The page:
NCGA Golf

Spring 2018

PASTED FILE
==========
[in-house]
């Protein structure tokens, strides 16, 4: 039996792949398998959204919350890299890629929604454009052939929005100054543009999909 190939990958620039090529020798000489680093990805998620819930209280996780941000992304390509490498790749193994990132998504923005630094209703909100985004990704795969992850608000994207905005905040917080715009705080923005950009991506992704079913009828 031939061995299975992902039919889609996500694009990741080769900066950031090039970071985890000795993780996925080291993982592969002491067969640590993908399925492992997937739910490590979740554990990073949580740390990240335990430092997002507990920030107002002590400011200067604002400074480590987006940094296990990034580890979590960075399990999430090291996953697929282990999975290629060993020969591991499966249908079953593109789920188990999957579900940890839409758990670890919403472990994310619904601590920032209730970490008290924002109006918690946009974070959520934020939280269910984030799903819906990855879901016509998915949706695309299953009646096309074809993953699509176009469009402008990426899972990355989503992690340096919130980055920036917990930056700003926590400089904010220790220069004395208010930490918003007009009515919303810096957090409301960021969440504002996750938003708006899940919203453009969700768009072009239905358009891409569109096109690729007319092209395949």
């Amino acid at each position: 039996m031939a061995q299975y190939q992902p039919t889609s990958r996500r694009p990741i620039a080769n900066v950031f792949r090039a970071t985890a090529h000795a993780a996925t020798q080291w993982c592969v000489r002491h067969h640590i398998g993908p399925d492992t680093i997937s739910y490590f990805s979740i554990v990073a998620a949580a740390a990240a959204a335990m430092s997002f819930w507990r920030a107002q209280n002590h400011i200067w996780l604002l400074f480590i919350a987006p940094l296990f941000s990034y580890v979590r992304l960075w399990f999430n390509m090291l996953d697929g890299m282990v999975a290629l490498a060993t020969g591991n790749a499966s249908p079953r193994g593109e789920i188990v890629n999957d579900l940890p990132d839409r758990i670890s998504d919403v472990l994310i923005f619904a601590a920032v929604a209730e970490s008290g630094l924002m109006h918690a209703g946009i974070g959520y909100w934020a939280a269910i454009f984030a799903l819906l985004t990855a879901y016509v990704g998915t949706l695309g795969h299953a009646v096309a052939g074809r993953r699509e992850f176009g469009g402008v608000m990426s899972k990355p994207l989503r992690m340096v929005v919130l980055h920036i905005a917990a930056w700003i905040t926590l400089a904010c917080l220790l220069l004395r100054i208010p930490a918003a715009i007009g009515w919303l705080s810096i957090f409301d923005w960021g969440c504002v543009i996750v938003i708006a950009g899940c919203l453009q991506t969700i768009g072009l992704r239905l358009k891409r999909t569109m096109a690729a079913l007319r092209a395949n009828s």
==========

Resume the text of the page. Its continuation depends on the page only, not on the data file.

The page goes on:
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38 SPRING 2018 | NCGA.ORG TRAVEL AMERICA: Tom Doak's Inside Scoop A cclaimed architect Tom Doak knows great golf. Four of Doak's courses — Pacific Dunes in Oregon, Ballyneal in Colorado, Barnbougle Dunes in Australia and Cape Kidnappers in New Zealand—are ranked within the Top 100 by Golf Magazine. The Michigan resident also recently released all- new editions of The Confidential Guide to Golf Courses, which include Volume 2 The Americas (winter destinations) and Volume 3 The Americas ( summer destinations). NCGA members can purchase all five volumes of the book with a 20% discount on renaissancegolf.com. As part of celebrating the Travel issue, the NCGA's Sam Staton asked Doak to give us his take on where to golf in 2018 and beyond. Q): What are five courses in the U.S. that are must-plays? Unfortunately, many of the must-play courses are private: Cypress Point, Pine Valley, and Sand Hills are the first that come to mind. In fact, I rated nine U.S. courses a "10" in The Confidential Guide, and only two are open to the public: Pinehurst No. 2 and Pacific Dunes (Pebble Beach was a 9). In addition to those, I'd name the best public-access courses by Dr. Alister MacKenzie (Pasatiempo GC in Santa Cruz) and by A.W. Tillinghast (Bethpage Black in New York). Q): What are two to three factors that you look for when evaluating a course? Mostly, what I'm looking for in evaluating a course is something that gives it a character of its own. There's no point in traveling to play a solid test of golf that ticks all the boxes; presumably, you could stay home and get that. For me, what makes a course special are a great set of greens, which define strategy all the way back to the tee, and a good mix of longer and shorter holes. The very best courses each have several great short par-4 holes; the majority of courses don't have any. Q): Where is a place/region in the U.S. that has great golf that people are overlooking? If you're looking for places where people can go, I'd say that Pinehurst has made great strides in the past 5-10 years. It used to be that everyone wanted to see Pinehurst No. 2, but the other courses were a waste of time; recently, Mid Pines and Pine Needles have been dramatically restored and now the Pinehurst Resort is working on their own stock. Plus there's Tobacco Road less than an hour away. Internationally, by far the most underrated destination for golf is England. Scotland and Ireland heavily promote their courses to overseas visitors; England doesn't at all, but there is a greater variety of courses there than you can find anywhere else in the world. Q): What are three courses in the U.S. that you feel are underrated by the traditional golf course ranking magazines? The focus on rankings nowadays means that people overlook the smaller courses. When I used to go to Monterey Peninsula, for example, my warm-up stop was always Pacific Grove Golf Links, with a great back nine out in the dunes surrounding a small lighthouse. It's never going to be ranked as a great one, but there are few more inspiring places to play. When traveling to see courses for Volume 3, I stumbled across the Davenport C.C. in Iowa, a C.H. Alison design that's just been restored. I think that's one of the finest courses in the U.S. that isn't ranked by any of the magazines. My own most-underrated course is Stone Eagle, set against the mountains in Palm Desert. It was a very rugged, hilly site, so it's difficult to walk, so it's underrated by fans of my work who love seaside, walkable courses. But it's a beautiful setting for golf and it's the only course in the desert that's unspoiled by development.

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